Dave Wilkinson
Dave Wilkinson
11 years ago

My friend, I disagree with you on this one. AC, at least for me, has been a way to move from a tradition that skipped Advent all together in preference of shopping frenzy that begins the day after Thanksgiving.Advent Conspiracy has been Advent for my family. Now instead of writing out Christmas lists we spend each Sunday evening lighting a candle and reading the scriptures together in the anticipation of the coming king. We look forward to this every year. AC helped get us there. It helps us see how deeply we are embedded in consumerism. It has helped us re-prioritize how we think about spending, justice, neighbors, and our relationships.

AC has been Advent and a conspiracy for The Porch. We use the lectionary to tell the story of the coming messiah. We read the scriptures, light the candles, and wait in anticipation. We also use the core tenants of AC to help pull us out of an Americanized consumer Christmas to a more centered and traditional Advent season.

We begin with the idea that Advent is a time to reset; to begin the liturgical year with a commitment to Worship Fully. Christmas, as we know it in our culture, is about worship, but mostly the worship of stuff. Many of us have grown up with the narrative that says, “if the poor little children don’t have presents on Christmas morning all will be lost.” We have taken that story into our adult selves and decided that if we don’t bow to the consumer market and spend, spend, spend, we will be doomed. Black Friday and Cyber Monday are prominent on the New American Liturgical Calendar. We are invited to worship at their alters, and if we have to take on crushing debt, than so be it. The invitation in AC is to confess that we’ve been worshiping the wrong god and prepare our hearts in repentance and anticipation of the Christ.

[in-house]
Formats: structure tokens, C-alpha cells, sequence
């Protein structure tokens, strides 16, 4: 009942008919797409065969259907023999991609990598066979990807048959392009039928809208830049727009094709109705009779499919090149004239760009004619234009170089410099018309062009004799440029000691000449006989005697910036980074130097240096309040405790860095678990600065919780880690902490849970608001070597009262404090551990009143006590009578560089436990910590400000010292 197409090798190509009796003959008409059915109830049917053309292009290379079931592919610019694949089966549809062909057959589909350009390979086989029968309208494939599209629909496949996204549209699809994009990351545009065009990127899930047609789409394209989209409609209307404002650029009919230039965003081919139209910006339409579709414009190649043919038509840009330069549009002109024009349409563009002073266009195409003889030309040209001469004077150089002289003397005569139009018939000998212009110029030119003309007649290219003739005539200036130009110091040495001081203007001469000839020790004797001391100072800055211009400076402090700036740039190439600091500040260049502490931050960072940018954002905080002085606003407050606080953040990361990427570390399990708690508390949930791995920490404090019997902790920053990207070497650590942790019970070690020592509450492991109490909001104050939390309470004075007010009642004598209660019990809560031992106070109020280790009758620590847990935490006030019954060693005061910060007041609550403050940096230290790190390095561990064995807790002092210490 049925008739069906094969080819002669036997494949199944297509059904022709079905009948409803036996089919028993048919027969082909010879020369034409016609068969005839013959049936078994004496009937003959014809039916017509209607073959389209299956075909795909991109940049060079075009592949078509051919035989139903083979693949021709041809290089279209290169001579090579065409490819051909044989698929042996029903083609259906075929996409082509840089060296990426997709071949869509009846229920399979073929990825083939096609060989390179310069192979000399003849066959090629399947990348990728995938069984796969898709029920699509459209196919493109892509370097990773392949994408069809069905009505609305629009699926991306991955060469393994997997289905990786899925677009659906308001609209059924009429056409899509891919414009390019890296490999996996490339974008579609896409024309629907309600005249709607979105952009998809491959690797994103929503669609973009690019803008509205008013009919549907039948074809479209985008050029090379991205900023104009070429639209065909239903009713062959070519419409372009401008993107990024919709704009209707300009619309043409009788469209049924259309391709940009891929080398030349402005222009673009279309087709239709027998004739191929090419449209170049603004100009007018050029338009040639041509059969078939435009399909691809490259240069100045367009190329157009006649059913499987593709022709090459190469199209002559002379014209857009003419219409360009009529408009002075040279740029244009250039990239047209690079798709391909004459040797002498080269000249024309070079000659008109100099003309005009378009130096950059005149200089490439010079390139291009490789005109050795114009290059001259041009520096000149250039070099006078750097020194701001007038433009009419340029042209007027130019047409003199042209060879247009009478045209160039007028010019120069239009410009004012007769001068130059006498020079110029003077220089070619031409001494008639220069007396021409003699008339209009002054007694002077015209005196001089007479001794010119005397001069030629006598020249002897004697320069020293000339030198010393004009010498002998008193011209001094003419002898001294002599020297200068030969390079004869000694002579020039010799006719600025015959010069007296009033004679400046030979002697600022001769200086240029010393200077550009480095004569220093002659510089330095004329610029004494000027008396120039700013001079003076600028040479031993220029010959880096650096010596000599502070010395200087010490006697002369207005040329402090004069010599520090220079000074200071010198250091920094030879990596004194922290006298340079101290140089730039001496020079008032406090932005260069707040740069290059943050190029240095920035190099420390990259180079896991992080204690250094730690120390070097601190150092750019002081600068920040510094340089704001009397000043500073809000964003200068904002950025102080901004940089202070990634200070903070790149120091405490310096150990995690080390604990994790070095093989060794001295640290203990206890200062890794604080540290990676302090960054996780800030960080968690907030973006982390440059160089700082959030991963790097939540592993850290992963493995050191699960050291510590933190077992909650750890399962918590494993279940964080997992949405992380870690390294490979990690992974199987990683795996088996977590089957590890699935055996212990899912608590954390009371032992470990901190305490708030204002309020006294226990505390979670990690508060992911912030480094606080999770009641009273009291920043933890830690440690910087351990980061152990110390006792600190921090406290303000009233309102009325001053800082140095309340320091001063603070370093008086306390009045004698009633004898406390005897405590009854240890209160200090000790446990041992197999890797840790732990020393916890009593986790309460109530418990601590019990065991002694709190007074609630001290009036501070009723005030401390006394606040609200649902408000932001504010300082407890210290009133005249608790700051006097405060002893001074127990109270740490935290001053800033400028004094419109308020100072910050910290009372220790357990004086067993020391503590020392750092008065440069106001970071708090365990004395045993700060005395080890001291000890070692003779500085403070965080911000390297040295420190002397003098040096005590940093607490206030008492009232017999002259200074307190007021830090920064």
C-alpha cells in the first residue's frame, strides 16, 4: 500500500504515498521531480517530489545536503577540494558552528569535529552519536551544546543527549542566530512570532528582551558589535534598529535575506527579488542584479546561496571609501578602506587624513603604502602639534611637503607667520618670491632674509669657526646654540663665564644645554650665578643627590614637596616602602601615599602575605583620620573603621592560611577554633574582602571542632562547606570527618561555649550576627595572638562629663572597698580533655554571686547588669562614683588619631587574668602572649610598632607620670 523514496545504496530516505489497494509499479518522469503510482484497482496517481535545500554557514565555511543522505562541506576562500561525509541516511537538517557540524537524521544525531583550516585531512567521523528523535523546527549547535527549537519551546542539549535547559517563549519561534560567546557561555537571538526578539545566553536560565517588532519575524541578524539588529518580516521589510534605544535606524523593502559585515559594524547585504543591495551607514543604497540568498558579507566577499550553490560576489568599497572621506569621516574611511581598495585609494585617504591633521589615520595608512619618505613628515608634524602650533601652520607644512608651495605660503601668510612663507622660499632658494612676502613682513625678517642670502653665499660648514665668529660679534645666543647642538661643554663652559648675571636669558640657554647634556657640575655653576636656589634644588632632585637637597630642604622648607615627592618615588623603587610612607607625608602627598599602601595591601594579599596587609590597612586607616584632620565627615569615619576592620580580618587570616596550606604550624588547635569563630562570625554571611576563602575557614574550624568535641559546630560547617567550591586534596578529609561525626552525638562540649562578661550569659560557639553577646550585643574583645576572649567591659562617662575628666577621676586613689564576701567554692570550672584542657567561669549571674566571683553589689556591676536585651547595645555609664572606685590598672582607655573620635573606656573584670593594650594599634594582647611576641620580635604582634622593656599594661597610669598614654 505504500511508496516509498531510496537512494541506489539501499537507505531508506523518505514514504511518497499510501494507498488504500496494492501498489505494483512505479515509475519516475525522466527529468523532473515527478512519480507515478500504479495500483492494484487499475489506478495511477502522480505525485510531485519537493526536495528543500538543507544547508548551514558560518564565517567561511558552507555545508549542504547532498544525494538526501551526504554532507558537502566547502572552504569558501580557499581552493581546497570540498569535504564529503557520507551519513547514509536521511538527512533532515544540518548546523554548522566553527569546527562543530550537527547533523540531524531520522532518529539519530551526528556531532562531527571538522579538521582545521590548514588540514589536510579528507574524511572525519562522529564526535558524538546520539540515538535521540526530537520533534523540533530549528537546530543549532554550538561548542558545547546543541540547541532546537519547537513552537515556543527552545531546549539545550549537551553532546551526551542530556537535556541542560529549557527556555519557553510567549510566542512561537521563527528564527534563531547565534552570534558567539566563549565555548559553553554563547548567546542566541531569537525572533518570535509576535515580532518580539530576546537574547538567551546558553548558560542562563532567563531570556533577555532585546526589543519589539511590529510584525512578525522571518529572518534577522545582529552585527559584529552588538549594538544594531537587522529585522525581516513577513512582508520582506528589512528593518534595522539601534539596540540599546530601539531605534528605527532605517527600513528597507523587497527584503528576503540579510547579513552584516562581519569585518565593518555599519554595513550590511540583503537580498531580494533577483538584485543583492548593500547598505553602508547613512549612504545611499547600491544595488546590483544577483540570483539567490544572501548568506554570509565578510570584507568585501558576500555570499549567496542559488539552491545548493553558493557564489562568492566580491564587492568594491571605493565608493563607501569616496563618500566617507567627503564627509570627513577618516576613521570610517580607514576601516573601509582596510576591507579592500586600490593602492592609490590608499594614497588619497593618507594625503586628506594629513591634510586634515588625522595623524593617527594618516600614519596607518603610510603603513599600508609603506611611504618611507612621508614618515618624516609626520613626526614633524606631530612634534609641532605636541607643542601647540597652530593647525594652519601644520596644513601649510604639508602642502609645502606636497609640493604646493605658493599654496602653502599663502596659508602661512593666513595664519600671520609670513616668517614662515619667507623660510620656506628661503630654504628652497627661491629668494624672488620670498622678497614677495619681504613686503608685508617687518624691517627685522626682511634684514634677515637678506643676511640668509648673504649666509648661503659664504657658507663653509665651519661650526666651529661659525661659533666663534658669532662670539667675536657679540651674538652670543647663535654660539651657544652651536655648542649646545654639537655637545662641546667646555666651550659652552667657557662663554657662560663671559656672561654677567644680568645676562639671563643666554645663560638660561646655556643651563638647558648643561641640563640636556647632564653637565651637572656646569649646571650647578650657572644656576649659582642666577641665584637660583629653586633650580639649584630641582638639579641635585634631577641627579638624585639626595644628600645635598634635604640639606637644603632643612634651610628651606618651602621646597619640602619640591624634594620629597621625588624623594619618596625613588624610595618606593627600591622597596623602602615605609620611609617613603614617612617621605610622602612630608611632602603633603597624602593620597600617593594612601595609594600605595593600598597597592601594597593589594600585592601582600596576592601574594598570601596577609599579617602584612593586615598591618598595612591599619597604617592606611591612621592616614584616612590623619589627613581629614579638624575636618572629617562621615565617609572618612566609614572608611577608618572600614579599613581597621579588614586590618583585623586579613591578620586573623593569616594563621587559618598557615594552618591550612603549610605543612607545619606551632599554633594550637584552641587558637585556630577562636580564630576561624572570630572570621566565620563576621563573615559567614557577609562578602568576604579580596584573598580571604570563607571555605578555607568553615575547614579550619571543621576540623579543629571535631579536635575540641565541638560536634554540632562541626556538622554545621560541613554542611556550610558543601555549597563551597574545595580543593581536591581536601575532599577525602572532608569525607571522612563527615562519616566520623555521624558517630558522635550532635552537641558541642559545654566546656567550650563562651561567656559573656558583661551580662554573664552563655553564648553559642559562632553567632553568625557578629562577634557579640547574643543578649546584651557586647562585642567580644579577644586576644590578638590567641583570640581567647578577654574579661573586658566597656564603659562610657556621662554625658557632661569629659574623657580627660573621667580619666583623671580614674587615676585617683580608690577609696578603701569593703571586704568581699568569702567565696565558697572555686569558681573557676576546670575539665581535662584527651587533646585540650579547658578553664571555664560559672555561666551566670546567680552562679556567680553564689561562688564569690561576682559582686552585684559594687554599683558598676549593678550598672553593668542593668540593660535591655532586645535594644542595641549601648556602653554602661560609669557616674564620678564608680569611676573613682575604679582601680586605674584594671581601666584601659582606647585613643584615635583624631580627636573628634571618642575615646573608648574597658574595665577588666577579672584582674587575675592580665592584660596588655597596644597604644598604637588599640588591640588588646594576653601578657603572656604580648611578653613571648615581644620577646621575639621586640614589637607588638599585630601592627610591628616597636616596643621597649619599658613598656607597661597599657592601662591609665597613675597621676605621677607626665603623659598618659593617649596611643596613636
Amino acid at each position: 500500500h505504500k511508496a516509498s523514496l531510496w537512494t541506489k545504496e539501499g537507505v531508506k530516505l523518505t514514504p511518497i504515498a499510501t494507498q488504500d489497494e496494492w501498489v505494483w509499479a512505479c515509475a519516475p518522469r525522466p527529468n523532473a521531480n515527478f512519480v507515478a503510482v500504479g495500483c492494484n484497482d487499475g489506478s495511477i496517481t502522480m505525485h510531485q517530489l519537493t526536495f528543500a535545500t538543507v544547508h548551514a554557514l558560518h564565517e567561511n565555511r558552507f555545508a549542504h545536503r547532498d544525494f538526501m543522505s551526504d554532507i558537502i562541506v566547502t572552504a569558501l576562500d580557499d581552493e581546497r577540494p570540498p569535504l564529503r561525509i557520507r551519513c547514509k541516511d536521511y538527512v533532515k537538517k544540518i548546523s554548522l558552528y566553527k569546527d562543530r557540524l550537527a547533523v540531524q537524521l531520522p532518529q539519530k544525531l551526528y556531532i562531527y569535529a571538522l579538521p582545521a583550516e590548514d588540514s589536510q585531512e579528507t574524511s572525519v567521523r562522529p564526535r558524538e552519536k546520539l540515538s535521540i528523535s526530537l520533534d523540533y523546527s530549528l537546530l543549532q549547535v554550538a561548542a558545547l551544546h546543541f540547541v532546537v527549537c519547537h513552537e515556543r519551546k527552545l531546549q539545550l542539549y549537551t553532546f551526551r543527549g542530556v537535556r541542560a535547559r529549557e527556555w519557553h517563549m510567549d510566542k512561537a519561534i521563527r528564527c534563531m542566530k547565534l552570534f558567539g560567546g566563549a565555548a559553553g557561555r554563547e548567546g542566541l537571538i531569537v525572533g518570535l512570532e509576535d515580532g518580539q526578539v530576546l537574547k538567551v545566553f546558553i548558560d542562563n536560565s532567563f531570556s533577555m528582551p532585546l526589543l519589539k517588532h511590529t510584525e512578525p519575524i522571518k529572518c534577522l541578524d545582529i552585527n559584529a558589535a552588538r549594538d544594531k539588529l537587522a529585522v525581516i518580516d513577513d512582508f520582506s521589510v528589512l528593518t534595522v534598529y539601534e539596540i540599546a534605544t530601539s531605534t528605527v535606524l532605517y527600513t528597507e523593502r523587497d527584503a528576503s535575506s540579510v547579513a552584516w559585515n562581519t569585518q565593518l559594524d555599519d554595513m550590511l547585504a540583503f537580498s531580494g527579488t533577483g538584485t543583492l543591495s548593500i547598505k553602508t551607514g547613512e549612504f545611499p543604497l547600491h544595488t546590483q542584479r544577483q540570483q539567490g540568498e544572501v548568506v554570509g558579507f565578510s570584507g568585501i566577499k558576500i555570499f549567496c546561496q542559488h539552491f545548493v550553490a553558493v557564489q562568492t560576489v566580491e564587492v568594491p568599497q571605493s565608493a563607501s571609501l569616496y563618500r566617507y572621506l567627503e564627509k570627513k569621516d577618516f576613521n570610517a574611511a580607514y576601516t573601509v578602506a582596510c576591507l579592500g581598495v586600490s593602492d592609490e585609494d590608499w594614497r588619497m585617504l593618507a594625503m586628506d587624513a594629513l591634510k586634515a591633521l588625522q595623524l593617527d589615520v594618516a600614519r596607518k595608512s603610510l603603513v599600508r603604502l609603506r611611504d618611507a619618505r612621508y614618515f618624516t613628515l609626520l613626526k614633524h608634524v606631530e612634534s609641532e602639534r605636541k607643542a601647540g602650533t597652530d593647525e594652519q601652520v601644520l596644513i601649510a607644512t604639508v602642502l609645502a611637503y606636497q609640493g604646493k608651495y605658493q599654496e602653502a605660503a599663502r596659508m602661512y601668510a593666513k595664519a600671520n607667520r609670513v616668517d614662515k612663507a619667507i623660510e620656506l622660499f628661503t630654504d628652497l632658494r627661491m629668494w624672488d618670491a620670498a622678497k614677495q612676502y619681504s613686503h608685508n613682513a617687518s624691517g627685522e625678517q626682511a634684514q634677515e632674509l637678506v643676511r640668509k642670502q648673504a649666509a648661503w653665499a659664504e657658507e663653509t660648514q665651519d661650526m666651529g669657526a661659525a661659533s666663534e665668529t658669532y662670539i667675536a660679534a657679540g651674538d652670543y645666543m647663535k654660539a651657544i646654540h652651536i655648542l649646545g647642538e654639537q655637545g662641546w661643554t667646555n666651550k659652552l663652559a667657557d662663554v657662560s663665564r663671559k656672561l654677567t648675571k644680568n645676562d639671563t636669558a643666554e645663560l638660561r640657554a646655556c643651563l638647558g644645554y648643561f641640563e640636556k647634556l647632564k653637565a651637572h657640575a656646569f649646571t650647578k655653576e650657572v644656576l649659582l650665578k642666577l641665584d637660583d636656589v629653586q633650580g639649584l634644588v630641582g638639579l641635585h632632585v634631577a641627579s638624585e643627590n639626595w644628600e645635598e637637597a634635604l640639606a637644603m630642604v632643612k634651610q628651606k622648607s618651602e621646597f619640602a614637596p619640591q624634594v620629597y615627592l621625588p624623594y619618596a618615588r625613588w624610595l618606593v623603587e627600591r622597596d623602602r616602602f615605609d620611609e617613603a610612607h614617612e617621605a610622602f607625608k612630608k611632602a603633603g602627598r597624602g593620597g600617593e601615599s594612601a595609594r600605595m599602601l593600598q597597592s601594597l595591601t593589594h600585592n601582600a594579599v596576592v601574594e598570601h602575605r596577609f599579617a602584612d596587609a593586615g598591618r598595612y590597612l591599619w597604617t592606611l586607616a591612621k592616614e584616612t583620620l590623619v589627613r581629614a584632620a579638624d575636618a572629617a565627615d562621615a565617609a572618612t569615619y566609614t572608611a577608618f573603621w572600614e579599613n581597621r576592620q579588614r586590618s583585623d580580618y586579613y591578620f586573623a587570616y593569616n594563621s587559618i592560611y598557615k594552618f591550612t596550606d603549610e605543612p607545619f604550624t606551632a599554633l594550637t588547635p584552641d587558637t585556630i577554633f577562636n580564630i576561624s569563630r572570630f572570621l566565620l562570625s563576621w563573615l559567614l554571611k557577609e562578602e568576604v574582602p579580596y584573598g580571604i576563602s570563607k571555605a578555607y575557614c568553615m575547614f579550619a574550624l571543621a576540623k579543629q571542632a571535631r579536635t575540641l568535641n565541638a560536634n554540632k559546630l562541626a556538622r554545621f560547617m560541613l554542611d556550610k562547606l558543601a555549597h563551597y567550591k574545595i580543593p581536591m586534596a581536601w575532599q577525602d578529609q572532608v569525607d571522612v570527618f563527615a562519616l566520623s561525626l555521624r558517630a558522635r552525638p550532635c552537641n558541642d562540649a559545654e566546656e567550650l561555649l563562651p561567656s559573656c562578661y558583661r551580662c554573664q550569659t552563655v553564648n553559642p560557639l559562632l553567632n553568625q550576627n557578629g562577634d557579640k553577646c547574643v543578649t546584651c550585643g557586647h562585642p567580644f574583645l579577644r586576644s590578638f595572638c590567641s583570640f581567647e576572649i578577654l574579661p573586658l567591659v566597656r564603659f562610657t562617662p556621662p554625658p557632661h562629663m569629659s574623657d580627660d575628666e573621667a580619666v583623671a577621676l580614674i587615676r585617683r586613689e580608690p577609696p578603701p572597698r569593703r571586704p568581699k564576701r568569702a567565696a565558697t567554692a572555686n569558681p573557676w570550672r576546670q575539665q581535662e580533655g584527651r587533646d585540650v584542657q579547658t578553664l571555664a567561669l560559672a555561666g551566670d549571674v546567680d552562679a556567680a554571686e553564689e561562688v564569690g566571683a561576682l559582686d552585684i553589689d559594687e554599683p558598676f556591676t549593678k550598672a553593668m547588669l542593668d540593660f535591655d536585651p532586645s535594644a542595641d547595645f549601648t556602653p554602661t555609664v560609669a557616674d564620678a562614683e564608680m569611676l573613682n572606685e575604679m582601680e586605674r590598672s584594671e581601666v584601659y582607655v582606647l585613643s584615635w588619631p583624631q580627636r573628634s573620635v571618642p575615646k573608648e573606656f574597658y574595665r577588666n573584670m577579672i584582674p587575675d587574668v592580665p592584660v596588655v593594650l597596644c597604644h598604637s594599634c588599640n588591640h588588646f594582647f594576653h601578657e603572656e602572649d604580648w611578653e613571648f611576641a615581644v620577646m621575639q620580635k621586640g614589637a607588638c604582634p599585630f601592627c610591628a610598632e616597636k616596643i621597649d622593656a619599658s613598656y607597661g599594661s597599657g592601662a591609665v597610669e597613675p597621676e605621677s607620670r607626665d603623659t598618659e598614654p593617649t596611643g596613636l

A practical outworking of this is to spend less. We’ve been encouraging people to take a bold stand against rampant consumerism. If you don’t think this is dangerous, tell that to the families who are expected to participate in gift exchanges, and decide not to. Tell that to parents who have piled on the presents year after year, and are now making the choice to be frugal. Tell that to the charity that is asking you to run a toy drive. If enough of us actually rebelled against the frenzy of spending during this season it would get us in trouble. Spending less is disruptive.

We then encourage folks to give more time, attention, voice, and presence. We ask people to consider how they might untangle themselves from the chaos to be with people. We ask people to spend time making gifts. We ask people slow down rather than ramp up.

Then we ask people to set some money aside to give to people/organizations who are changing the world and caring for the marginalized in ways that are transformative. Love all is the cry here. We encourage people to give sacrificially to people that may not be from their tribe.

Advent Conspiracy has been a good vehicle personally and corporately to ground us in a renewed sense of waiting, anticipation, and hope instead of an exaggerated consumer Christmas season. Not perfectly of course, we still have a lot to learn from you more liturgical types. In its own way AC truly helps us celebrate Advent. It has also helped some of us rise up against a system that wants our time and resources, and would have us be complicit in evil and injustice. In that way it really is a Kingdom kind of conspiracy.